The untold success story of Asean trade policy
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The untold success story of Asean trade policy

Asean finance ministers recently concluded their 22nd meeting in Singapore, as the 10-country bloc embarks on the second half of its journey toward its centennial. Having come this far to be the longest serving grouping in the developing world, it is timely to ask, how has it fared economically?

Assessments of Asean as a regional integration endeavour often fail to separate the organisation's underlying objectives from those that appear on the surface. Analysts assume, quite understandably, that the primary purpose of regional cooperation agreements is to increase regional integration.

If this were the case, traditional quantitative measures of integration -- such as shares of intra-regional trade and investment -- would be the right metrics for assessing performance.

On these metrics, Asean would be judged a failure. Intra-regional trade has remained low and stagnant at 25% for almost two decades. Similarly, barely one-fifth of foreign direct investment (FDI) flowing into Asean countries originates from within the region. The regional share of other forms of capital flow has also stayed tepid.

What if there are broader objectives on which Asean should be judged? What if regionalism is only a means toward greater ends?

Asean is indeed pursuing broader objectives. The Asean Free Trade Area (Afta) provides a clear example. The bloc's original six members used this agreement as a stepping-stone to broader liberalisation, and, in turn, to promote globalisation.

The evidence lies in the deliberate decision by original members to offer preferential tariffs to non-members on a most favoured nation (MFN) basis, meaning that to be part of Asean means to be open to trade not just with other members -- but with all countries.

More than 90% of Asean countries' tariff lines have a preference margin of zero, where preferential tariffs are no lower than the MFN rate. More than 70% of intra-Asean trade is also conducted at MFN rates at zero. Asean rarely uses preferences because there are hardly any preferences to use.

The Multilateral application of preferences has minimised welfare-reducing trade diversion effects, and in part accounts for the stubbornly low intra-Asean trade share. These are a sign of success, not failure.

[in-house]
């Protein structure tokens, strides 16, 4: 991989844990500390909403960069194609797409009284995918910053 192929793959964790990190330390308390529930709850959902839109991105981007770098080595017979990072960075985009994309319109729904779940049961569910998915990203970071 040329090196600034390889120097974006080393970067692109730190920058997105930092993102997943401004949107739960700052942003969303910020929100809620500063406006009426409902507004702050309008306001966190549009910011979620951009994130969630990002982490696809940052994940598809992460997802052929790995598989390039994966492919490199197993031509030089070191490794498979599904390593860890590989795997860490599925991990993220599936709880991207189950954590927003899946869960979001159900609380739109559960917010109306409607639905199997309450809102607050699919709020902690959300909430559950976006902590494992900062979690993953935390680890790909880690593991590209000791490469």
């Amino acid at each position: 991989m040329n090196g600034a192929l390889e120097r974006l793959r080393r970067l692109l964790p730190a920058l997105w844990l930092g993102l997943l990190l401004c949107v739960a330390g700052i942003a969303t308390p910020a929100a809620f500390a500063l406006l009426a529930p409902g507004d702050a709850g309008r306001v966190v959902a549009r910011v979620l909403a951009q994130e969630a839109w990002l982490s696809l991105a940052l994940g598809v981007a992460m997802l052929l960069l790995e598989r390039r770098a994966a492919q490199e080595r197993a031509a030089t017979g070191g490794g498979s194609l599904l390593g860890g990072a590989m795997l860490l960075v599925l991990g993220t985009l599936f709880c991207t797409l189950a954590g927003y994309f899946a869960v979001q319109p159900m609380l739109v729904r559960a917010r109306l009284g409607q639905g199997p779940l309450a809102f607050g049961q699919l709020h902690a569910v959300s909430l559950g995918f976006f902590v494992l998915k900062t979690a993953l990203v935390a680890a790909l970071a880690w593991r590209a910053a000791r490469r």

Most intra-Asean trade is supply chain-related trade in parts and components. These parts mostly travel duty-free because of product-specific arrangements such as the World Trade Organization's Information Technology Agreement, or general ones such as duty drawback schemes, bonded warehouses or special economic zone privileges.

The decision to multilateralise the Afta tariff reductions has supported value chain-driven trade because final markets for the finished goods lie predominantly in industrial countries outside the region.

Though multilateralisation has subdued intra-regional trade, it has promoted rapid growth in overall trade. Asean is the fourth largest exporting region in the world, trailing only the European Union, North America and the People's Republic of China.

Although Asean accounts for just 3.3% of global gross domestic product, it produces more than 7% of exports. If intra-Asean trade is to increase in the future, it should be driven by factors other than preferences.

Reducing non-tariff barriers (NTBs) in a non-discriminatory manner has the potential to increase trade in services. Reversing the rise in non-tariff impediments to trade, which increased from 1,634 to 5,975 between 2000 and 2015, is the primary new challenge for Asean.

NTBs are not only likely to be more restrictive than tariffs, but they are opaque and more difficult to dismantle. In addition, they are moving targets because they can take on new forms as soon as they are targeted or dismantled.

While NTBs may be more difficult to identify, track and dismantle, this does not discount the effectiveness of the multilaterisation strategies. Unlike tariffs, it is either difficult or costly to exchange concessions in NTBs in a preferential manner, given the "public goods" nature of a lot of the reforms required and the consequent ease of free riding.

Whether it is tariffs or NTBs, the multilateralisation approach remains Asean's best way forward -- for dealing with the problem and for delivering the greatest benefits in terms of outcomes.

In the original design of the Asean Investment Area, the bloc flirted with the idea of providing preferential treatment to investors from member countries. However, it quickly abandoned the idea and reaffirmed its commitment to a non-discriminatory and open foreign investment climate, mirroring the regimes in individual member countries.

FDI inflows have flourished, even if intra-Asean flows remain little changed.

As with trade, it is not where FDI comes from that matters, but rather its volume and form. The massive economic transformations that the world has witnessed in Asean's original members -- and continues to observe in the newer ones -- would not have been possible if Asean had chosen the preferential route.

This is Asean's defining achievement, and this is how it should be judged.

Jayant Menon is the lead economist at the Asian Development Bank

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